Pennsylvania resident Terry Smith, systems administrator at Management Science Associates likened muni wireless to socialism and argued “while it is a noble thought that all citizens of Philadelphia should be given free or low-cost broadband, what happens to free enterprise? If I can get broadband for $15, why spend $42? If Verizon (or Comcast or Adelphia or whoever) loses customers to this government-subsidized low-cost supplier, they will be forced to raise their rates. Eventually their rates will be so high that they will be out of the broadband business. If all carriers are forced out of their broadband business, the government will be the ONLY provider. And once they are the only provider and have to maintain their own infrastructure, the prices will soar, either in monthly fees or higher taxes… The way to affordable broadband is through competition. When companies compete, prices drop.”
Cmdr. J. Price of the U.S. Naval Reserve also opposes muni Wi-Fi but doesnt like the idea of the state granting a monopoly interest to any carrier. “I dont want any governmental agency taxing, controlling or providing anything,” Price wrote. “So no, the government should not grant control or a monopoly to any company, nor should it allow any company to control the market by some legal grant. Every vendor that desires to enter a market should be allowed to do so, and may the best win.”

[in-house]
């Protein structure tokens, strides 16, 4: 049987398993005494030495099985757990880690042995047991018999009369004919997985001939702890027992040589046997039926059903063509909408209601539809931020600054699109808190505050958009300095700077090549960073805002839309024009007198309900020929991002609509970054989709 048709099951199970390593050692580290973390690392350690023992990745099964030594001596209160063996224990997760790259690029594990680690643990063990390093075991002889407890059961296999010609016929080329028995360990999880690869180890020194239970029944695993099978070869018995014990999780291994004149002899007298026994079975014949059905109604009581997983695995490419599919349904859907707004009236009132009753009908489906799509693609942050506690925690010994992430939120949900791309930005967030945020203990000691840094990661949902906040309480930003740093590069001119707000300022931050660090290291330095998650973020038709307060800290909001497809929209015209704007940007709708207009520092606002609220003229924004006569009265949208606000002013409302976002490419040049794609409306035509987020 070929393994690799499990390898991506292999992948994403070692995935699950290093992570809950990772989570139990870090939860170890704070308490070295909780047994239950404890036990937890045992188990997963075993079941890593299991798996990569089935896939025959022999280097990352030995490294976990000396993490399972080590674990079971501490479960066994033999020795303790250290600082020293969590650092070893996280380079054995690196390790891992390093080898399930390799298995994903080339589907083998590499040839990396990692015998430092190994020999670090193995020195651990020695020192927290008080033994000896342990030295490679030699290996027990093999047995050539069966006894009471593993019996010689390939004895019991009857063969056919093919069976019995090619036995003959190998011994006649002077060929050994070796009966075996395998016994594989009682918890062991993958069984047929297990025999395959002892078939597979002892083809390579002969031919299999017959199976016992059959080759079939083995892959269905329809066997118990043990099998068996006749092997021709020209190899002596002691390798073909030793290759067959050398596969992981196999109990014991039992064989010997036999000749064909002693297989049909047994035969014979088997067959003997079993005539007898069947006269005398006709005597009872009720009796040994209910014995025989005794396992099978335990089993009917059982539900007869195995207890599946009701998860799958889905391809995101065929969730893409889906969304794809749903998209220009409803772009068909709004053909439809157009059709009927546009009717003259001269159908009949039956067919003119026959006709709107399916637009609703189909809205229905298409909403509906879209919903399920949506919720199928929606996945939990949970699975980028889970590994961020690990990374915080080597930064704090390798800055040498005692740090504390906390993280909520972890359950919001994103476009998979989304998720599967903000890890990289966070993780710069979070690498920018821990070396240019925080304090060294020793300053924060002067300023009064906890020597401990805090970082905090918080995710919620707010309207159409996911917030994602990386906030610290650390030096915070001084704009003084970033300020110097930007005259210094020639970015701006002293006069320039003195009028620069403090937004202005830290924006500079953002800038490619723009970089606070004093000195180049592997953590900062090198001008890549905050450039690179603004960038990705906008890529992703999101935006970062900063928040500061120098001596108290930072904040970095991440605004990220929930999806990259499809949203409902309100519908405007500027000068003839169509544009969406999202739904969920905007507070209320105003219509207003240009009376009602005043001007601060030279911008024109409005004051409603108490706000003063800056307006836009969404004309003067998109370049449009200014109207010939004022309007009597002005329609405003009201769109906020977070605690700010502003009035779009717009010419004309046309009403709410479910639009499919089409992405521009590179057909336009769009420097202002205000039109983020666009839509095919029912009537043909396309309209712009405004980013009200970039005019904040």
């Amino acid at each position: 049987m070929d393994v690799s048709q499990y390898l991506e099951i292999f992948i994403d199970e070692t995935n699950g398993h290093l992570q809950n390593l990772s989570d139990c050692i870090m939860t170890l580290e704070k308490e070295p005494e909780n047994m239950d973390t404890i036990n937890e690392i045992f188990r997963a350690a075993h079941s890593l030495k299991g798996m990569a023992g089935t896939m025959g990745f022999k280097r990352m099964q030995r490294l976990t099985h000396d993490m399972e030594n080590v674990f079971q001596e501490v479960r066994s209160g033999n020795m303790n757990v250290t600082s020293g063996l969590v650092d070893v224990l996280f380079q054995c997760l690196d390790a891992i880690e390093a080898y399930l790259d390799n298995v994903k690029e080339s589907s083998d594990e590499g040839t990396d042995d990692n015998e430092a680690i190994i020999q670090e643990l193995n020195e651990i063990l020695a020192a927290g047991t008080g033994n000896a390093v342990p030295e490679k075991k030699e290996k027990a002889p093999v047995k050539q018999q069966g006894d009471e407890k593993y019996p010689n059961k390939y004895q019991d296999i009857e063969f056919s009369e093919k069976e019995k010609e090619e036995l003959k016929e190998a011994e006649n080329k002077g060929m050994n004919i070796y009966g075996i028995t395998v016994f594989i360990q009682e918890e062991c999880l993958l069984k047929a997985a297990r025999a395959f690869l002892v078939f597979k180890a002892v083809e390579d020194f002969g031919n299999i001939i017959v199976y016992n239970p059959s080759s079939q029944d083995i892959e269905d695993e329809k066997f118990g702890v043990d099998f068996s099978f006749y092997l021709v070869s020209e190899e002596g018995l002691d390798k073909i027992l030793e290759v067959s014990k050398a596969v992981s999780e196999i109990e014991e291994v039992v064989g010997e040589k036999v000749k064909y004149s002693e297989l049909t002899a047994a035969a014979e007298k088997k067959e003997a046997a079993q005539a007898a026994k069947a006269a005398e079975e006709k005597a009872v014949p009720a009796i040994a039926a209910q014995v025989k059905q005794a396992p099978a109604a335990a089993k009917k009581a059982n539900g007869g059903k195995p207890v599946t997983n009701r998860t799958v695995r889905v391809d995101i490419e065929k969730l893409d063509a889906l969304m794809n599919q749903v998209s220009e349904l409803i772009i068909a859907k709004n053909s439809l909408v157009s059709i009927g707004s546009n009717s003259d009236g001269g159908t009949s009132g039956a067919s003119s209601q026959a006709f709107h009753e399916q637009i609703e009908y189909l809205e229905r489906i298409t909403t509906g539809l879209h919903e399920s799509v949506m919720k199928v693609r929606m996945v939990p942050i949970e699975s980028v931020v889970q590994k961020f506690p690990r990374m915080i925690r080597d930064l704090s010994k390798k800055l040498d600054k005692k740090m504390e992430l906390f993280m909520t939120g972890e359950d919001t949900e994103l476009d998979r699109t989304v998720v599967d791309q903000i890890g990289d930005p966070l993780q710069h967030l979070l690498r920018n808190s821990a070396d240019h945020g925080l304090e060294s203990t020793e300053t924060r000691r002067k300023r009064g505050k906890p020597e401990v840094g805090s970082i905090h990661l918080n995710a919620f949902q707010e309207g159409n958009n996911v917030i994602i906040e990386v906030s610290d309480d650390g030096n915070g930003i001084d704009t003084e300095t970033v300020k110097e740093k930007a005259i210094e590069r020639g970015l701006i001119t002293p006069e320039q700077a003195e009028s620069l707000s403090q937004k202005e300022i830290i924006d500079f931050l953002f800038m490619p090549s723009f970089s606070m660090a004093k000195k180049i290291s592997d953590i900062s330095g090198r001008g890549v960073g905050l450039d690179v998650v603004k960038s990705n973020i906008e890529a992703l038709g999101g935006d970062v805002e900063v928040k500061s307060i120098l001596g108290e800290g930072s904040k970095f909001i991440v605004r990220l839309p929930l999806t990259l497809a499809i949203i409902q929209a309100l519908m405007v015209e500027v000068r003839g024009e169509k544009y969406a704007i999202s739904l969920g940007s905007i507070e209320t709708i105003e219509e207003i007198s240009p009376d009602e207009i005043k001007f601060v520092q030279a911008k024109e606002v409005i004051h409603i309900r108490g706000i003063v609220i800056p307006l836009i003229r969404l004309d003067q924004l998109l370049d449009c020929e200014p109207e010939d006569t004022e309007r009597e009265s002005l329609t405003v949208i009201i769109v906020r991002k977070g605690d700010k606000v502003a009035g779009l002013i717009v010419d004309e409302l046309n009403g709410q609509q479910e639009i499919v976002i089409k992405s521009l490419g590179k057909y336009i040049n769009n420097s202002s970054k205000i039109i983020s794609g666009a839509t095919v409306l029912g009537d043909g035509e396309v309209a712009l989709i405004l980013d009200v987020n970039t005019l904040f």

Then there were others who didnt think muni Wi-Fi was enough. Jeff Hoel, a resident of Palo Alto, Calif., describes himself as an enthusiastic supporter of muni “fiber to the home,” which he calls “an even better idea than muni wireless.” He says hed “rather pay my muni than the telecom incumbents for Internet, phone, and TV services… Munis typically try to charge for utilities what they cost, plus a little for the General Fund. At least thats the policy for Palo Altos existing utilities. It could be the same for an information utility.”
Jeff Warner, of Hermosa Beach, Calif., said he likes the idea of muni Wi-Fi in theory but, on close examination, he has his doubts. He writes: “It would be nice to get wireless away from my house, but I would hardly ever use it. If the city wants to paint the area with connections, I think they should get a new frequency!”